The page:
NZDF Helps Survey Spread of Wilding Pines in North Island
Wilding pines, also called conifers, have invaded more than 1.8 million hectares of land from Northland to Southland, according to MPI. They are estimated to spread at about five per cent of that land, or 90,000 hectares, a year. If left unchecked, they compete with native plants and animals for sunlight and water, and can alter the natural landscape.
Air Commodore Tim Walshe, the Air Component Commander, said a Royal New Zealand Air Force A109 helicopter surveyed about 500,000 hectares covering Tongariro National Park, Kaweka Range, Ruahine Range, Kaimanawa Range, Waiouru and Turangi.
MPI Recovery and Pest Management manager John Sanson said the survey aimed to assess the severity of infestation in sensitive, high-country areas invaded by the pines and spot new hotspots that might require control or further investigation.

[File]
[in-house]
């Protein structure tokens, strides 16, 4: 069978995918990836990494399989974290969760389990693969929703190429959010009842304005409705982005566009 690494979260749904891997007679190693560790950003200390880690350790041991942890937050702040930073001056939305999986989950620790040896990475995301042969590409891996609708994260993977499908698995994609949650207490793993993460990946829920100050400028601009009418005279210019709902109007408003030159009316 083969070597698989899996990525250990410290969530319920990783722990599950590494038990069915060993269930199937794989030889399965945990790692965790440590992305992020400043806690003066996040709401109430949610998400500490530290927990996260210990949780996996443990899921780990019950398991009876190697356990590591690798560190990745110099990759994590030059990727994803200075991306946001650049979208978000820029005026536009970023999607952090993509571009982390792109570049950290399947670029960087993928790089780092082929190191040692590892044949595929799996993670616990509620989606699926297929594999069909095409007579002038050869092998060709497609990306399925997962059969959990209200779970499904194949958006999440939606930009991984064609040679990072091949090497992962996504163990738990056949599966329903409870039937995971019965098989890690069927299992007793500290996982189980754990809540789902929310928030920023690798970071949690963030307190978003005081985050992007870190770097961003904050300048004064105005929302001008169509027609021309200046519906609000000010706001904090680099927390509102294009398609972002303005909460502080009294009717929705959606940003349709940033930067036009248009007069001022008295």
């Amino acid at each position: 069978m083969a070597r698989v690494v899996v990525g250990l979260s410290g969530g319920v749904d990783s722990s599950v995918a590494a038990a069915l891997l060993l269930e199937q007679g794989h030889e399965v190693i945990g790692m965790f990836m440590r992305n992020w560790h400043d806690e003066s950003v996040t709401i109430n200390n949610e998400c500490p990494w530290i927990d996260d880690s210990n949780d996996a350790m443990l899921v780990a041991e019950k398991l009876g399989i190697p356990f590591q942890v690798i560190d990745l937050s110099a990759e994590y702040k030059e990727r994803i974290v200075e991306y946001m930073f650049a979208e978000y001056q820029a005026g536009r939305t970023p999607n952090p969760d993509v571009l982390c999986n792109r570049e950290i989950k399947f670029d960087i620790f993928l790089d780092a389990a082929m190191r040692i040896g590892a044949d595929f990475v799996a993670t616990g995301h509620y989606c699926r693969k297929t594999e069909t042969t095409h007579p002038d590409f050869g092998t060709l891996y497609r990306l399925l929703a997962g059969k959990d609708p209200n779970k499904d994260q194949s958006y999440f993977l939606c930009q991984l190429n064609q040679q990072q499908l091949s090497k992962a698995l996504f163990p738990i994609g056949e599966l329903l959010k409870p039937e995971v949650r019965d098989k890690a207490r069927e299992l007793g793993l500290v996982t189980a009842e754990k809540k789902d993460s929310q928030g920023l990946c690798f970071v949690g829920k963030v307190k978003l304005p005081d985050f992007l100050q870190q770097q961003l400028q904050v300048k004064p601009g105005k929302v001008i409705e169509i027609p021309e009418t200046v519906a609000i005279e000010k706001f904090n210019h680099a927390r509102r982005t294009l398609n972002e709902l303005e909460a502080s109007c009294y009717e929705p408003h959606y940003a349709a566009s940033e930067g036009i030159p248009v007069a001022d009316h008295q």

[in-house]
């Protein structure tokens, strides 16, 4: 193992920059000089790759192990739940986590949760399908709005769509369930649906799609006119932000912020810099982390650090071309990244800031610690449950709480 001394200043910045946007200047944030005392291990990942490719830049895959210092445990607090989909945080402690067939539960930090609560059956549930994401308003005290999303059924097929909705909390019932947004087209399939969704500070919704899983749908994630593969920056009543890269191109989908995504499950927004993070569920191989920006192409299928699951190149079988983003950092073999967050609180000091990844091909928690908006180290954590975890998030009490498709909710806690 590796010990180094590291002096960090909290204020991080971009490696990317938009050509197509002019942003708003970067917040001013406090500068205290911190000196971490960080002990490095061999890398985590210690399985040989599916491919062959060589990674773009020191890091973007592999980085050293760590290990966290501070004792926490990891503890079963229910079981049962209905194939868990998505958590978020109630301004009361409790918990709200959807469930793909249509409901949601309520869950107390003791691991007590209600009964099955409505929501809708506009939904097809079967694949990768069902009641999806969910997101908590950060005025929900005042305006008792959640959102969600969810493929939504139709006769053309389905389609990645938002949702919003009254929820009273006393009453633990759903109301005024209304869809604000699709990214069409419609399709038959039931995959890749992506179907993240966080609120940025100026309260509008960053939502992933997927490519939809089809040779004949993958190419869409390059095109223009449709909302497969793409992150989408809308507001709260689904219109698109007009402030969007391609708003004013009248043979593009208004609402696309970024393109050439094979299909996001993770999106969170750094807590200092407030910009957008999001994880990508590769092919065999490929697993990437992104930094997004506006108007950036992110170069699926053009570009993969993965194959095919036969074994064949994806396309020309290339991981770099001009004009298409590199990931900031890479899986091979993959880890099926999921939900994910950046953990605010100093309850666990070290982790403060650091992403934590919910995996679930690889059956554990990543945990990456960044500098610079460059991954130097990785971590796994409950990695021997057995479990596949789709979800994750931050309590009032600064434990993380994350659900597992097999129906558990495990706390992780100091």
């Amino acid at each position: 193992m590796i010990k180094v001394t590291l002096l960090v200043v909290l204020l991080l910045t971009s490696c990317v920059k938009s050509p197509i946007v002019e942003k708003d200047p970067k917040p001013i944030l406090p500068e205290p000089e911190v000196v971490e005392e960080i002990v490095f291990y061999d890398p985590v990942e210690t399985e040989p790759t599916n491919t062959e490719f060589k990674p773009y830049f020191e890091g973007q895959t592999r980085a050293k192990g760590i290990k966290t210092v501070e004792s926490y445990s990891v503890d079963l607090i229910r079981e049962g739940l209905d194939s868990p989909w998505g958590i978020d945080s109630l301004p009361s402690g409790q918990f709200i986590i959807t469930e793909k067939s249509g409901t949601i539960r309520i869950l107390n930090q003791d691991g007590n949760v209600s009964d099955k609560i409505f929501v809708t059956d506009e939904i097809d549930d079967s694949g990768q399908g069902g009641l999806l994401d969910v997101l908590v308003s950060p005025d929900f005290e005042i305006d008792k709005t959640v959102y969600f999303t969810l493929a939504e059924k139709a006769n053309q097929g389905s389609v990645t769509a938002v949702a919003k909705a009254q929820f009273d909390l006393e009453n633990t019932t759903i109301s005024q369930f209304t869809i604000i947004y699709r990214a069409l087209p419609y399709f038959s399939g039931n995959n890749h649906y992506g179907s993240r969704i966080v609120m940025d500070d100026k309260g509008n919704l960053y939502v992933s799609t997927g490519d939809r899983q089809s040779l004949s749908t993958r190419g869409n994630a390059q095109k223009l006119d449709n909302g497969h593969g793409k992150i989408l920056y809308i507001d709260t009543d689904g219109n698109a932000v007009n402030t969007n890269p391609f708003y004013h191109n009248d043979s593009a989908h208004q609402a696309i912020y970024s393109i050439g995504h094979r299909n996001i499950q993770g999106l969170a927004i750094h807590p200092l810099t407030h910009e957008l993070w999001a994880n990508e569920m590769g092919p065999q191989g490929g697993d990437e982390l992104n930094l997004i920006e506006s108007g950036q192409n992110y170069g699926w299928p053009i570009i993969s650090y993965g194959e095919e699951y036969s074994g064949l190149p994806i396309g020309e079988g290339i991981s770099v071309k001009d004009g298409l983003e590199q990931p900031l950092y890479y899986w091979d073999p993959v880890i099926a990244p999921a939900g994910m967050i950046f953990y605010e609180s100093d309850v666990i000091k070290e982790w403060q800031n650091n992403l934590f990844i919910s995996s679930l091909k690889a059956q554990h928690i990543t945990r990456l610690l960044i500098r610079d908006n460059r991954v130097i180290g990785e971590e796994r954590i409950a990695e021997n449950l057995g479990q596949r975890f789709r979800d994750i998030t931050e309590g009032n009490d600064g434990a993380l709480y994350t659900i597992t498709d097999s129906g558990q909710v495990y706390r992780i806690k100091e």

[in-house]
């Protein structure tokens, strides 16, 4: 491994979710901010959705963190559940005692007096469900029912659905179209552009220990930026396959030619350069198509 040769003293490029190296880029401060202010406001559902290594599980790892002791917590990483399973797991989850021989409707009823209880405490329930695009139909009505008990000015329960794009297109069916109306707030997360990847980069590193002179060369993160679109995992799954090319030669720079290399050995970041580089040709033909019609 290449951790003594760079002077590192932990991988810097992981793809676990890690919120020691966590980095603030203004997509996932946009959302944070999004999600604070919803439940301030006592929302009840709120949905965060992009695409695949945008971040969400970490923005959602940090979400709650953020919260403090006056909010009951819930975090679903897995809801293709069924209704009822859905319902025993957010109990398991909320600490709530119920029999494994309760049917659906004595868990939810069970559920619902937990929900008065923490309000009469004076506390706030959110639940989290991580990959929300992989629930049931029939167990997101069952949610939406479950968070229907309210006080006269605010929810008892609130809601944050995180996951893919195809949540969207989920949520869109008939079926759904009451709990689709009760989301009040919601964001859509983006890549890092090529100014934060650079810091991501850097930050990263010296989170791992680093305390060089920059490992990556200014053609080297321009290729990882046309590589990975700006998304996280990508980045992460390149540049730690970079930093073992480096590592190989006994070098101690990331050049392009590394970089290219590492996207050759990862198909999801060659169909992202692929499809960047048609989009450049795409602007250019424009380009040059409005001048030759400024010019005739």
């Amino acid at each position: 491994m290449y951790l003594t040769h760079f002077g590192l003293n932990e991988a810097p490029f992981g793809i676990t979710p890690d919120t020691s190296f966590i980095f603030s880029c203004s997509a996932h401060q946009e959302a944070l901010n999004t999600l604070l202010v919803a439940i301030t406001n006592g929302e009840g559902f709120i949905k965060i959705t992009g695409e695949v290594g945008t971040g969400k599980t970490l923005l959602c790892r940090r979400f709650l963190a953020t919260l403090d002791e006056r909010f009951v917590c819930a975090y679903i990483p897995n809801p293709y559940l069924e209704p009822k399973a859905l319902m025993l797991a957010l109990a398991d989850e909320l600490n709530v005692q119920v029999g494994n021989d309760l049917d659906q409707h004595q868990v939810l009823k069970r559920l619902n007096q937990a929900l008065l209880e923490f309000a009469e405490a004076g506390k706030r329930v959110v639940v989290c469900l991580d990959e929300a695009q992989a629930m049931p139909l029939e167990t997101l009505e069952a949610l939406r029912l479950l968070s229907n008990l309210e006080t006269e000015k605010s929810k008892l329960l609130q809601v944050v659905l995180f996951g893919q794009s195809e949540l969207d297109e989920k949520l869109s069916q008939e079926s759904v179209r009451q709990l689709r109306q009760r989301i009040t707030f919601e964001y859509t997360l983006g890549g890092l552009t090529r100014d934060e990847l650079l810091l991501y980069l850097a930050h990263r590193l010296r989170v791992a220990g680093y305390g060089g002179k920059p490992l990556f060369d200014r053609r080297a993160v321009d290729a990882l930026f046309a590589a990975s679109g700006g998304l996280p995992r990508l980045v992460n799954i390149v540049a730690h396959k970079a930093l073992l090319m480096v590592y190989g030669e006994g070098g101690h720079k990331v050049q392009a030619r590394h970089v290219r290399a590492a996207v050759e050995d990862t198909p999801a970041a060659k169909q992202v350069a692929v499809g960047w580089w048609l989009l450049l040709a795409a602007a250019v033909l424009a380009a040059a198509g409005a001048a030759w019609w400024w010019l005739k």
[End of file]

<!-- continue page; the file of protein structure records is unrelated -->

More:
The NZDF was a key partner in the National Wilding Conifer Control Programme, Mr Sanson said.
“Results from the survey gave us useful insights on the scale of the problem in the central North Island and will enable us to determine future priority areas for wilding conifer control,” he added.
Government agencies including MPI, NZDF, Department of Conservation and Land Information New Zealand are working with local government agencies, forestry and farming industries, landowners and communities to halt the unwanted spread of the trees.
The central North Island operation is the third wilding conifer survey the NZDF has been involved in recently. The other surveys were conducted in Molesworth Station and the central South Island.
The National Wilding Conifer Control Programme has controlled the spread of wilding conifers across about 1.5 million hectares of land and cleared more than 40,000 hectares of dense and moderate infestation.
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